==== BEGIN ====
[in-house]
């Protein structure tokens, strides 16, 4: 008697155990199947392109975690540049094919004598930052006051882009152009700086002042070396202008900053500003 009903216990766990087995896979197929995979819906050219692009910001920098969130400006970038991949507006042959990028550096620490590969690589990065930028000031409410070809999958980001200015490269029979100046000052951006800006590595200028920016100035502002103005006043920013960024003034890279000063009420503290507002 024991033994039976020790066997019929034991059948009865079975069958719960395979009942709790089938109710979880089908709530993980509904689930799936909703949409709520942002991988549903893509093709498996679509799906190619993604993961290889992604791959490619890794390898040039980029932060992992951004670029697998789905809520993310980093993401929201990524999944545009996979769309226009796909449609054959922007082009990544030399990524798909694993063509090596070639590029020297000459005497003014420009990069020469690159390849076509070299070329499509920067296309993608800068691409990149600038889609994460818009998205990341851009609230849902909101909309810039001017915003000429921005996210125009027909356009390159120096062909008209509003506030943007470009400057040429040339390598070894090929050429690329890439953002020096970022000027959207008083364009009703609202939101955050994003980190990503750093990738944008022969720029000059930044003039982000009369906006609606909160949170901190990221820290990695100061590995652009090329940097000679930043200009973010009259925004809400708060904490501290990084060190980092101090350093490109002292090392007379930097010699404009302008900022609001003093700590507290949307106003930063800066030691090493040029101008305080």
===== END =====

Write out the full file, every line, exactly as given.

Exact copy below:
[in-house]
């Protein structure tokens, strides 16, 4: 008697155990199947392109975690540049094919004598930052006051882009152009700086002042070396202008900053500003 009903216990766990087995896979197929995979819906050219692009910001920098969130400006970038991949507006042959990028550096620490590969690589990065930028000031409410070809999958980001200015490269029979100046000052951006800006590595200028920016100035502002103005006043920013960024003034890279000063009420503290507002 024991033994039976020790066997019929034991059948009865079975069958719960395979009942709790089938109710979880089908709530993980509904689930799936909703949409709520942002991988549903893509093709498996679509799906190619993604993961290889992604791959490619890794390898040039980029932060992992951004670029697998789905809520993310980093993401929201990524999944545009996979769309226009796909449609054959922007082009990544030399990524798909694993063509090596070639590029020297000459005497003014420009990069020469690159390849076509070299070329499509920067296309993608800068691409990149600038889609994460818009998205990341851009609230849902909101909309810039001017915003000429921005996210125009027909356009390159120096062909008209509003506030943007470009400057040429040339390598070894090929050429690329890439953002020096970022000027959207008083364009009703609202939101955050994003980190990503750093990738944008022969720029000059930044003039982000009369906006609606909160949170901190990221820290990695100061590995652009090329940097000679930043200009973010009259925004809400708060904490501290990084060190980092101090350093490109002292090392007379930097010699404009302008900022609001003093700590507290949307106003930063800066030691090493040029101008305080």